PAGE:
While the ongoing debate on the safety of genetically modified food shows no signs of abating, a local scientist believes that some facets of that technology could be beneficial to local agriculture.
Officer-in-Charge of the Plant Pathology Unit of the Ministry of Agriculture, Food, Fisheries and Water Resource Management, Michael James, gave this view while speaking on the topic Genetically Modified Organisms (GMOs) and You during a recent Staff Seminar Series held at the Ministry’s headquarters at Graeme Hall, Christ Church.
A GMO is one in which the genetic material (DNA) is altered in a way that does not occur naturally.
Mr. James maintained that rather than reacting in fear or ???burying one’s head in the sand’, there is so much that can be done with the technology.
He, however, suggested that the right legislative and regulatory framework must be in place before any foray is made into such a scientific endeavour.
"We have to use the technology to the best of our ability and to train persons to use it but we must have safeguards in place for our biodiversity. There is no point in saying if GMOs come, they will come. It is how we handle it; that is the point.
"We have to find our niche and use it… Don’t let us close our eyes to a technology that we can use because we are afraid. How are we going to use this technology to benefit us? That’s what we should be looking at," he said.
Mr. James cited the use of genetic modification in the medical field as an example of utilising the technology to the best advantage. Referring to the production of insulin, he explained that previously, the hormone was extracted from pigs but through modern genetics, it was now developed using bacteria.
"That was expensive and not to mention, you had to euthanise the pigs to get the insulin…That did not sit well with organisations such as the People for the Ethical Treatment of Animals. So, now you can produce insulin from bacteria.
"For Hepatitis B, vaccines are being produced on the surface of potatoes. The Parvovirus vaccine is now being produced in honey and the rabies vaccine is being produced in tobacco… It is much easier and cheaper to produce in a plant than to use an animal and it is better for the animal as well," Mr. James explained.
He gave another example of the technology being used to increase agricultural production, with chickens now being bred to mature in six weeks and cows reared to produce more milk.
The agricultural official noted, however, that while GMOs have been around for some 40 years, there was still no clear picture on whether they could have serious long-term effects on humans.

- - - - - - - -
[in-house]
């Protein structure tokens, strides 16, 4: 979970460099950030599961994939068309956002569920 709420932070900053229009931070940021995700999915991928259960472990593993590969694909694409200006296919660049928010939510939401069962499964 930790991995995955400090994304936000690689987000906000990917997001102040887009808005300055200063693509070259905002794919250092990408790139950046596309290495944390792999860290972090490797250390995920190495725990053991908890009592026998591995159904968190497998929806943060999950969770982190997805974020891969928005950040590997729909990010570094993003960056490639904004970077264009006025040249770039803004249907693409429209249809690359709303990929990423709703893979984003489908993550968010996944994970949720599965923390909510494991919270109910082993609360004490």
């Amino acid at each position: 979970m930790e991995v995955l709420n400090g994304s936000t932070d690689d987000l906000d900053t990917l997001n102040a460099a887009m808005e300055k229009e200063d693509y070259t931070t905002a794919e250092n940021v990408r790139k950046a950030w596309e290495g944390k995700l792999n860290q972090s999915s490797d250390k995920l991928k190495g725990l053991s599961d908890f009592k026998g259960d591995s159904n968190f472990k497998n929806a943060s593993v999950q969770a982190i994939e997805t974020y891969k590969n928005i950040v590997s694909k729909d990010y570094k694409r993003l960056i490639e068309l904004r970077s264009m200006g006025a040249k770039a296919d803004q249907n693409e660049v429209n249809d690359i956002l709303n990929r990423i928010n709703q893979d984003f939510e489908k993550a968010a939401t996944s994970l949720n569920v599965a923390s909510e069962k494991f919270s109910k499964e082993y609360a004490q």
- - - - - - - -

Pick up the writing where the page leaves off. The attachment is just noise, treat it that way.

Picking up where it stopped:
Mr. James listed some of the advantages of GMOs as: pest resistance; reduction in the use of pesticides; reduced maturation time; increased nutritional value, increased shelf life; and drought, flood, salinity and temperature tolerance.
The disadvantages include: unknown side effects in humans; negative effects on the environment and other organisms such as birds and bees; genes can mutate with harmful side effects; allergenicity, that is, the transference of food allergies via the genetic modifying process and the transfer of antibiotic resistance.
Some examples of genetically modified crops are: sugar cane; sweet pepper; soya beans; corn; potatoes; pineapples; tomatoes; canola; honey and rice.
While Mr. James acknowledged that there were valid arguments both for and against the use of GMOs, he maintained that genetic modification was here to stay.
"Right now in Barbados, we use genetically modified corn. Every time you open a box of corn flakes, you have used genetically modified corn. Every time you eat chicken, you have used it because the feed is made from genetically modified corn. Ninety-one per cent of the corn in the world is genetically modified," he pointed out.
As such, the agricultural official urged Barbadian consumers to read as much as they could on the subjects of genetic modification and biotechnology.
"You have to read and digest the information for yourself and decide what you believe…A lot of research is being done in this area but it is inconclusive…It is something that is here with us to stay. You can’t say we should never use it. I think, at some point in time, we have to acknowledge that we will have to use this particular technology to the best of our ability and don’t be afraid of it," Mr. James said.
While the jury is still out on the long-term effects of using Genetically Modified Organisms, the reality is that it has become an essential component in the field of agricultural science and biotechnology.
Barbadians, government officials and agricultural stakeholders must, therefore, continue to keep abreast of such issues to ensure the technology is used to the benefit of the local sector and for the safety of consumers.